Please Help Us Keep These Thousands of Blog Posts Growing and Free for All
Make my joy complete by being of the same mind, having the same love, being in full accord and of one mind. (Philippians 2:2)
“Make my joy,” not “make Paul happy,” reminded them that their steadfastness completed God’s call on his life. The Greek word (πληρόω plēroō), is translated as “make…complete.” Paul was telling them that he could rejoice in prison and that if they held forth the four things that he had spoken of, his rejoicing would be full to the brim or complete. Because they had sought the strength to fulfill Paul’s desire as it comes from Christ — the encouragement to do this is by love, their joint participation in the Holy Spirit, and finally, the response of tender mercies and compassion to one another from the seat of their affections.
Paul was rejoicing not to make himself happy but to see the unity of the church. They would be of the same mind – having the same basic purpose in what they sought to do. This is not to be carbon copies of one another. It is that they seek to fulfill the commission of Christ as a church body. They were to hold the same love – in other words, to love and be loved by one another. This would help them be in full accord (σύμψυχος sumpsuchos) or knit together in their souls. The one mind, Paul will discuss more in verses 5 through 11 following. The one mind is the “mind of Christ.”
More in-depth Insights
Make my joy complete. The Greek (πληρόω plēroō) has the sense to fill up (with a sufficient quantity), and in this case, Paul’s joy so that he would not be lacking. Paul says that this would be accomplished by their unity, love, and being in full accord. Even Jesus spoke of his joy being complete. – John 3:29.
By being of the same mind. The Greek here (ἵνα τὸ αὐτὸ φρονῆτε hina to auto phronēte) literally means that they think the same things when it comes to God. The verb φρονέω [phroneo] to be minded, is found eleven times in this epistle, and only seventeen times in the rest of the New Testament. Paul told the Corinthians in the first letter, “I appeal to you, brothers, by the name of our Lord Jesus Christ, that all of you agree, and that there be no divisions among you, but that you be united in the same mind and the same judgment.” (1 Cor. 1:10) In his second letter to them, he says, “Finally, brothers, rejoice, be made complete, be comforted, be of the same mind, live in peace; and the God of love and peace will be with you.” (2 Cor. 13:11) What Paul meant here and with the Corinthians, and all Christians, being united as to pure worship and the proclaiming of God’s Word. He was not referring to individual personal preferences or in minor issues that will be fixed the Christian matures spiritually (Rom. 14:2-6, 17) They are “to be of the same mind in the Lord” (Php 4:2), not to be squabbling, but to “to be of the same mind.” – 2Co 13:11.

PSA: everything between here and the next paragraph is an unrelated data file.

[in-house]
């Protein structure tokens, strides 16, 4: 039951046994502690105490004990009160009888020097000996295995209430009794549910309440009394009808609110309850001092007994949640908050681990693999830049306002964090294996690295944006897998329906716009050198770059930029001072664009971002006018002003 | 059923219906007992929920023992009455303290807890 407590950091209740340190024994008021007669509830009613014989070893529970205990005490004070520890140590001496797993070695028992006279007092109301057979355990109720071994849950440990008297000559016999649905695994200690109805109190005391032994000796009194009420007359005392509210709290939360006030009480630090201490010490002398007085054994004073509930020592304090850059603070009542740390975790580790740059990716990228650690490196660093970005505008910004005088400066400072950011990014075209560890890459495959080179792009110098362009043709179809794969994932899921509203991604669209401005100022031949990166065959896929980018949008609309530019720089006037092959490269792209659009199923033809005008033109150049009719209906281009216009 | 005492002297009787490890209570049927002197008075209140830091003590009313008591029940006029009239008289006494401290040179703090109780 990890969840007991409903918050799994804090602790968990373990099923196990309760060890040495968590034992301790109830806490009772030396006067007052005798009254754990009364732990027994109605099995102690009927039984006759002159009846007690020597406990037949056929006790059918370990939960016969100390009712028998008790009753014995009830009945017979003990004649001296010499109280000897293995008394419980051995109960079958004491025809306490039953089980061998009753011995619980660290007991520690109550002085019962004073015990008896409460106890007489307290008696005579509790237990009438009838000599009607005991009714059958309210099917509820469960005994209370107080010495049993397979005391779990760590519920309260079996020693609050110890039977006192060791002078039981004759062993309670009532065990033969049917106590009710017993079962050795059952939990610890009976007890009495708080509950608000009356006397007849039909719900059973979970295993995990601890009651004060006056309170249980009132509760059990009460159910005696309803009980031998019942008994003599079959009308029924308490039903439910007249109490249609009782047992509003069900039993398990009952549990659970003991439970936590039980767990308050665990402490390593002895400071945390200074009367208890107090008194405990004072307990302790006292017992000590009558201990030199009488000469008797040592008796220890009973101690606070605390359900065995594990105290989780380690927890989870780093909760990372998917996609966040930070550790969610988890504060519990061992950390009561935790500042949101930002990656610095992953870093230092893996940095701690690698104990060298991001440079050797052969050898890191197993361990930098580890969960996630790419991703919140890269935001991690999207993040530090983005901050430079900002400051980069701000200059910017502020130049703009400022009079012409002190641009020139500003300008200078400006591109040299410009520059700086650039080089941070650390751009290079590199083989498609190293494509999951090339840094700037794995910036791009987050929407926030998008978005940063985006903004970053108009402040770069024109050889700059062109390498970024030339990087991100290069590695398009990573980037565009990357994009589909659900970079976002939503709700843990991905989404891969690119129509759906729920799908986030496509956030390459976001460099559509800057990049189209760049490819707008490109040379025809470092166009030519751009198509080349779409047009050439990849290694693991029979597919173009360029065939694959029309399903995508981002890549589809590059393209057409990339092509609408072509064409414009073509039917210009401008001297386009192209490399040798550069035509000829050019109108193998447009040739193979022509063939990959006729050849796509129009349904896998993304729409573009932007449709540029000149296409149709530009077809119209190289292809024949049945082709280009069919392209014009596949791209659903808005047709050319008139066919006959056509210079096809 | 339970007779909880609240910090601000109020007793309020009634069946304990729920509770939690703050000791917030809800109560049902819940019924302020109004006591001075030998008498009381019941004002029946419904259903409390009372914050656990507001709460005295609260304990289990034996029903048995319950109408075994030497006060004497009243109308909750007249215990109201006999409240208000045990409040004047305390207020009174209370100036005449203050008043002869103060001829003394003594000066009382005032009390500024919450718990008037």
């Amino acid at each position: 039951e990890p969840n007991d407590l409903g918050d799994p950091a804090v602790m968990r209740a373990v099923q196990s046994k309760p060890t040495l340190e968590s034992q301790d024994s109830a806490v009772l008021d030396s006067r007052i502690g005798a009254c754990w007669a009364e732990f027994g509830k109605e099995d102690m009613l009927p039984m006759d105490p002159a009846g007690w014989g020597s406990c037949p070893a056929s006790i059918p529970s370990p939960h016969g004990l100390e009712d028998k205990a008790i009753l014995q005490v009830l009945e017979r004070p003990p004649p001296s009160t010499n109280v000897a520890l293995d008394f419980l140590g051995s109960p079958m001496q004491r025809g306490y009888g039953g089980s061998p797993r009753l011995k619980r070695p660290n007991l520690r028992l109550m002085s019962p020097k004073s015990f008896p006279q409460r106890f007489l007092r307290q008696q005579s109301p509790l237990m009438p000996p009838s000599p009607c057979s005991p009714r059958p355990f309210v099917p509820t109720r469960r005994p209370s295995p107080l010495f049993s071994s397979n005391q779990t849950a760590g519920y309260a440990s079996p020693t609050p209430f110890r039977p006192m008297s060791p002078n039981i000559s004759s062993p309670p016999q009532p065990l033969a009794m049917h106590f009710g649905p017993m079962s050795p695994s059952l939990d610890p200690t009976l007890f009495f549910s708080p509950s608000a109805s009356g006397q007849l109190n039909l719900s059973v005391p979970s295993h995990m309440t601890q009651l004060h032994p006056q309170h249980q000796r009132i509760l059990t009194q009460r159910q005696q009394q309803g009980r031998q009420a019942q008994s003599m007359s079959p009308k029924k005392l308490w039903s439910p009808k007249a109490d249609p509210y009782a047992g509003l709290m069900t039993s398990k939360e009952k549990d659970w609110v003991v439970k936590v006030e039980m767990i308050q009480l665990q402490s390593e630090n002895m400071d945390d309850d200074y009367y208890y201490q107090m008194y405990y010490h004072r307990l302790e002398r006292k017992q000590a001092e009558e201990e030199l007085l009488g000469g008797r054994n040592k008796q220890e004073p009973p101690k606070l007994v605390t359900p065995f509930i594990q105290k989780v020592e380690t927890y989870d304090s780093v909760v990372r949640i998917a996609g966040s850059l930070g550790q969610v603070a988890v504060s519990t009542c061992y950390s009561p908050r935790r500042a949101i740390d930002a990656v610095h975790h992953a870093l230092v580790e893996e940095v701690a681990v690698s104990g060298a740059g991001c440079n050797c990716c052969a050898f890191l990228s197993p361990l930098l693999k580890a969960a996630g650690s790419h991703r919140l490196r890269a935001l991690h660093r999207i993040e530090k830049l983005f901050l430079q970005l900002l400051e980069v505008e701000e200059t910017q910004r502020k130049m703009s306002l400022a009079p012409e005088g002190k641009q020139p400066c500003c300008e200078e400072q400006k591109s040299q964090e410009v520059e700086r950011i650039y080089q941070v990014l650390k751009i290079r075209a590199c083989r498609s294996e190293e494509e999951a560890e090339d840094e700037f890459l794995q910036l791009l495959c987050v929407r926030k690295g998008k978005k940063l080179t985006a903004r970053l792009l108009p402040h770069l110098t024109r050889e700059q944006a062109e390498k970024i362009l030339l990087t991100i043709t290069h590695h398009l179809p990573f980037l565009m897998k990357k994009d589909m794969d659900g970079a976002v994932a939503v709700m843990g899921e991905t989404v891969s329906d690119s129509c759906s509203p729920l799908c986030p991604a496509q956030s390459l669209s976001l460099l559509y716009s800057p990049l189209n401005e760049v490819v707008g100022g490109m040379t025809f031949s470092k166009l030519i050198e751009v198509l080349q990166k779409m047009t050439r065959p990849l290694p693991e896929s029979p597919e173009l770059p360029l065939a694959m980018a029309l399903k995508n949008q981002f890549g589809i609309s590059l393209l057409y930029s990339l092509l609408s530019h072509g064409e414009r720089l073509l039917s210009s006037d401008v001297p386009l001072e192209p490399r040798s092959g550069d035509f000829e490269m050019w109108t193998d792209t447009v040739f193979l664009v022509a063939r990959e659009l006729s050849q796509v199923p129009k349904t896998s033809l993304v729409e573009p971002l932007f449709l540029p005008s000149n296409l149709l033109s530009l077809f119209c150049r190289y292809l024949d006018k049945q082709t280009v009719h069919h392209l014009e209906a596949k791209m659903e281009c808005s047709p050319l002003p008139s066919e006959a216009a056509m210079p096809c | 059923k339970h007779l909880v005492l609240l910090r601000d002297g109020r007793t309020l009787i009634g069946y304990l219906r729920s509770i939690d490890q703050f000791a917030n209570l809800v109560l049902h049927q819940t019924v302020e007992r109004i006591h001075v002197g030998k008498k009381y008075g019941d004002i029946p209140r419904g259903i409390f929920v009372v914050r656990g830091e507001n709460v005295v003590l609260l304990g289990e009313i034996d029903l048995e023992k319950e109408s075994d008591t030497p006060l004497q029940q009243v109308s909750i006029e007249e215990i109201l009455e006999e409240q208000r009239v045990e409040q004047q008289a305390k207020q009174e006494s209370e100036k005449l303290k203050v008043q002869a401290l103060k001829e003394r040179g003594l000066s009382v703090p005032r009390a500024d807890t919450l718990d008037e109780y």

Having the same love. Again, Paul is not asking them to love the same individual personal preferences, but rather the love of God, the love of pure worship, and the love of one another. Of course, their live of things and people will differ outside of the Christian congregation.
Being in full accord. The Greek here (σύμψυχος sumpsuchos) means of one soul [being one person]; having their souls [persons] harmonious, united. This is the only occurrence of this Greek word in the New Testament. It has the sense of being united in the same character, affections, and especially mindset. It means a union of the soul or acting together as one soul [person].
And of one mind. The Greek (ἓν φρονοῦντες hen phronountes) means in this context to think the same things when it comes to God, pure worship, and proclaiming the Word of God. Paul has chosen various ways to express the same thing in this short space, being one in thinking, unity of heart harmoniously joined together as one. He desires that they set aside divisions and strife and to be joined together for the crucial common cause, God. The sad irony is that we now have some 41,000 different denominations that call themselves Christian, and they all believe differently. And even on one denomination, each pastor of each church believes differently. And even in one church, each member believes differently than the others. And one of the most critical teachings in the New Testament is the importance of harmony among Christians.
 That is, to restore or readjust one’s thinking, to make them adequate or fully qualified for something.